Experience New Mexico's majestic landscape from the sky. Illustration by Michael Byers.
Soar over Gallup’s red cliffs
Family-owned X-Treme-Lee Fun Balloon Adventures gives you an uplifting perspective of the stunning cliffs and canyons of Red Rock Park, near Gallup. “People are immediately taken aback by the red sandstone canyons,” says owner Bill Lee. “We fly either up canyons or do what we call canyon hopping, where we fly into each canyon. Sometimes we even land on top of the cliffs.” More than just a flyover, though, the 60-to-90-minute rides ($225 per adult, $185 for 15 and under) dig into the histories of the area’s Indigenous people and point out places where Ancestral Puebloans carved toe- and footholds into the cliffs. 1400 Kit Carson Dr., Gallup; 505-979-2012
Let ’er zip in Red River
In the summertime, Red River Ski & Summer Area becomes a warm-weather wonderland with a tubing course, mini golf, aerial park, disc golf, and a seated zip line. Be daring and whoosh through the lush mountains on the two-person Pioneer Flyer Seated Zip Line ($10 for one ride, $80 for 10), which pulls you backward 600 feet and then lets you soar over the Pioneer Corridor at up to 35 miles per hour. “There’s enough of a pause after it pulls you back to take in the view and realize how high you are,” says Marketing Manager Reed Weimer. “You get a really good view looking down the canyon.” 400 Pioneer Road, Red River; 575-754-2223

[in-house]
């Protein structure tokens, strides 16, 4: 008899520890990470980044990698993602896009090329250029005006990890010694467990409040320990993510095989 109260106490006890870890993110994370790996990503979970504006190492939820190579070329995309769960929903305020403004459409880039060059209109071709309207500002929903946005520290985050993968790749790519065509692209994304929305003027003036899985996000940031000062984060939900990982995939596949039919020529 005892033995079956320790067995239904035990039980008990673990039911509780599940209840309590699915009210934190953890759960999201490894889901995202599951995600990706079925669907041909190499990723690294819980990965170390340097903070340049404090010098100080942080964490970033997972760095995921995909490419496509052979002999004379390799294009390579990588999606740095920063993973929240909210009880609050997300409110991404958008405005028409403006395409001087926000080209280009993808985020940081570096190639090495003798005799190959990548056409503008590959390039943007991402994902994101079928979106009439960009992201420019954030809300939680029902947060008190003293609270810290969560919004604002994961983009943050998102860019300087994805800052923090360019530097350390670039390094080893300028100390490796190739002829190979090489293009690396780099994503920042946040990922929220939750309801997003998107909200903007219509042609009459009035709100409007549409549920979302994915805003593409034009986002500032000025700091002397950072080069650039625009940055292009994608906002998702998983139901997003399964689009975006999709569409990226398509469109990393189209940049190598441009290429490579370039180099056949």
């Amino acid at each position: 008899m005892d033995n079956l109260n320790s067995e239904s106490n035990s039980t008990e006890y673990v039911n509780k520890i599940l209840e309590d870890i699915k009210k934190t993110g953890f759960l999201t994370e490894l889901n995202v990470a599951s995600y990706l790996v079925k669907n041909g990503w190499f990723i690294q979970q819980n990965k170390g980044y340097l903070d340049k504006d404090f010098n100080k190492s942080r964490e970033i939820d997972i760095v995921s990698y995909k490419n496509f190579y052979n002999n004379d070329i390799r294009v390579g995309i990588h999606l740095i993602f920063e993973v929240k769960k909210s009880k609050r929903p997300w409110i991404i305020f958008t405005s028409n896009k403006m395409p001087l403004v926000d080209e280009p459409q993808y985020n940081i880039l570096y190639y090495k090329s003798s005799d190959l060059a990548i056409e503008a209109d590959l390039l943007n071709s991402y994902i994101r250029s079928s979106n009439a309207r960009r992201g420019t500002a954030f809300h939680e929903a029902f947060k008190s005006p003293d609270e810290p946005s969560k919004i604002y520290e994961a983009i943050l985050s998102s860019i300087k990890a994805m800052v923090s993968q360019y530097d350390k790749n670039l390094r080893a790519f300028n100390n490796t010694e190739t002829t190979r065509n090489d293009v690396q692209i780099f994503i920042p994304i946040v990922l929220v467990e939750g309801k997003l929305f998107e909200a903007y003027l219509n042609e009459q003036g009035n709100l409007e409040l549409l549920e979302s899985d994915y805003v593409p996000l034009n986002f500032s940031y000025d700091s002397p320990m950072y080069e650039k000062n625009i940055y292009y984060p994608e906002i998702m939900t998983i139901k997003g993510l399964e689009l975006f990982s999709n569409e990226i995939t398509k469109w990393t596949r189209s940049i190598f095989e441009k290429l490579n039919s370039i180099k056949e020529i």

Take to the skies in a tram
In just 15 minutes on the Sandia Peak Tramway ($15–$25 round-trip), you rise to meet a panoramic 11,000-square-mile view of New Mexico’s incomparable landscape at the top of Sandía Peak. “First-timers—some who are scared of heights but ride anyway—say they’re amazed by how smooth the ride is,” says Director of Marketing and Communications Jessica Fox. Top off the experience at Ten 3—at 10,378 feet above sea level—with a toast to your surroundings. 30 Tramway Road, Albuquerque; 505-856-7325
Read More: Draw inspiration from our vast landscapes, thrilling waterways, and fresh air to reconnect with what you love about summertime in New Mexico.
Read More: An exhibit at the Albuquerque International Balloon Museum celebrates adventurous, airborne women.
Read More: A new hot-air balloon with bold graphics and deep symbolism represents Indigenous culture in New Mexico.